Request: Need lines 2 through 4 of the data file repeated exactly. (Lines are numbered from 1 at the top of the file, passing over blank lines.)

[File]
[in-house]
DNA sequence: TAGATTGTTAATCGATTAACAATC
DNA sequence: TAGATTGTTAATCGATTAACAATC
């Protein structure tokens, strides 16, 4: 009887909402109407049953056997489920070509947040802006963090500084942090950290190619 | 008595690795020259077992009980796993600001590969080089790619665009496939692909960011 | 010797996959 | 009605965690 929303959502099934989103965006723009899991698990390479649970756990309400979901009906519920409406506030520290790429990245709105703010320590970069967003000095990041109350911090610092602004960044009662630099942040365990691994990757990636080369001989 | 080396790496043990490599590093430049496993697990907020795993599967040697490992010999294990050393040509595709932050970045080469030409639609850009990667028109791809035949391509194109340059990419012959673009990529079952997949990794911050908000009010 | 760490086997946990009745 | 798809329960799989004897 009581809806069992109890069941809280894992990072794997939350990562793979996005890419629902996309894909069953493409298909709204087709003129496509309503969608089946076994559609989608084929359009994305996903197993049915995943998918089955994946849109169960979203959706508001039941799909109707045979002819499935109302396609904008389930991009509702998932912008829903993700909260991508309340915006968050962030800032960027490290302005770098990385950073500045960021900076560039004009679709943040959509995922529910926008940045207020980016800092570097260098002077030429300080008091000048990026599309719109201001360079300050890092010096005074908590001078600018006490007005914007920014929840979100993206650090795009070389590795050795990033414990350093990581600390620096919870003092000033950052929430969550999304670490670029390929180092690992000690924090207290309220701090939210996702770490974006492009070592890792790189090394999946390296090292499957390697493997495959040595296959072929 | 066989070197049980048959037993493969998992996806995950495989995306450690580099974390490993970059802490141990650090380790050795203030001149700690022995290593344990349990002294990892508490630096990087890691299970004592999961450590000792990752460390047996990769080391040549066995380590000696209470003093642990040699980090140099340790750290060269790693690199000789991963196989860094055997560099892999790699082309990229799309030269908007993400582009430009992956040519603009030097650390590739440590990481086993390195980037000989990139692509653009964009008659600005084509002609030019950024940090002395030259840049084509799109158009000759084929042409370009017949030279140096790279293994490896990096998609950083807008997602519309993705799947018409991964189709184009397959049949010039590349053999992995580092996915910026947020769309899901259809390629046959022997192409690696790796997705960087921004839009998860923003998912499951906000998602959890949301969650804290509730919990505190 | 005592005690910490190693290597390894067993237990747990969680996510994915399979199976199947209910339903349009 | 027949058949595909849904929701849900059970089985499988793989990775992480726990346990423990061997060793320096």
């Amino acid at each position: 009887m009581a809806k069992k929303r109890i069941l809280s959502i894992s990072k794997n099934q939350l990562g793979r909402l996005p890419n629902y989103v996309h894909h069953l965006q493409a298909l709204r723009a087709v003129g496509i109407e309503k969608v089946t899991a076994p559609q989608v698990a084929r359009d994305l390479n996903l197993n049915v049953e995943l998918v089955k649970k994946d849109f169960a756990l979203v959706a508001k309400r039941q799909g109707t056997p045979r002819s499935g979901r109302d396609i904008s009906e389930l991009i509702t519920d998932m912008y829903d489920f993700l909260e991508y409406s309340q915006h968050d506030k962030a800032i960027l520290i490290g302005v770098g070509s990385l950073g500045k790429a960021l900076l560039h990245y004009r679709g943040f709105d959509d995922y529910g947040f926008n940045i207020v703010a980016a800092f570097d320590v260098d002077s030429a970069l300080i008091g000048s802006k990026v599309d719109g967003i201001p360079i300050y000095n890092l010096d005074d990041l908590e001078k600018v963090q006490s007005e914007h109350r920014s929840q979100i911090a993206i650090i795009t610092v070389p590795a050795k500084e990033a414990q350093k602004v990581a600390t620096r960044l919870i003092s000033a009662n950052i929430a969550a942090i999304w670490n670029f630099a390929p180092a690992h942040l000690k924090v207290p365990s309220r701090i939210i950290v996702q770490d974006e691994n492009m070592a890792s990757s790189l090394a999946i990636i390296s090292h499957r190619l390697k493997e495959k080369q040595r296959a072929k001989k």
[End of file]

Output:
DNA sequence: TAGATTGTTAATCGATTAACAATC
DNA sequence: TAGATTGTTAATCGATTAACAATC
């Protein structure tokens, strides 16, 4: 009887909402109407049953056997489920070509947040802006963090500084942090950290190619 | 008595690795020259077992009980796993600001590969080089790619665009496939692909960011 | 010797996959 | 009605965690 929303959502099934989103965006723009899991698990390479649970756990309400979901009906519920409406506030520290790429990245709105703010320590970069967003000095990041109350911090610092602004960044009662630099942040365990691994990757990636080369001989 | 080396790496043990490599590093430049496993697990907020795993599967040697490992010999294990050393040509595709932050970045080469030409639609850009990667028109791809035949391509194109340059990419012959673009990529079952997949990794911050908000009010 | 760490086997946990009745 | 798809329960799989004897 009581809806069992109890069941809280894992990072794997939350990562793979996005890419629902996309894909069953493409298909709204087709003129496509309503969608089946076994559609989608084929359009994305996903197993049915995943998918089955994946849109169960979203959706508001039941799909109707045979002819499935109302396609904008389930991009509702998932912008829903993700909260991508309340915006968050962030800032960027490290302005770098990385950073500045960021900076560039004009679709943040959509995922529910926008940045207020980016800092570097260098002077030429300080008091000048990026599309719109201001360079300050890092010096005074908590001078600018006490007005914007920014929840979100993206650090795009070389590795050795990033414990350093990581600390620096919870003092000033950052929430969550999304670490670029390929180092690992000690924090207290309220701090939210996702770490974006492009070592890792790189090394999946390296090292499957390697493997495959040595296959072929 | 066989070197049980048959037993493969998992996806995950495989995306450690580099974390490993970059802490141990650090380790050795203030001149700690022995290593344990349990002294990892508490630096990087890691299970004592999961450590000792990752460390047996990769080391040549066995380590000696209470003093642990040699980090140099340790750290060269790693690199000789991963196989860094055997560099892999790699082309990229799309030269908007993400582009430009992956040519603009030097650390590739440590990481086993390195980037000989990139692509653009964009008659600005084509002609030019950024940090002395030259840049084509799109158009000759084929042409370009017949030279140096790279293994490896990096998609950083807008997602519309993705799947018409991964189709184009397959049949010039590349053999992995580092996915910026947020769309899901259809390629046959022997192409690696790796997705960087921004839009998860923003998912499951906000998602959890949301969650804290509730919990505190 | 005592005690910490190693290597390894067993237990747990969680996510994915399979199976199947209910339903349009 | 027949058949595909849904929701849900059970089985499988793989990775992480726990346990423990061997060793320096």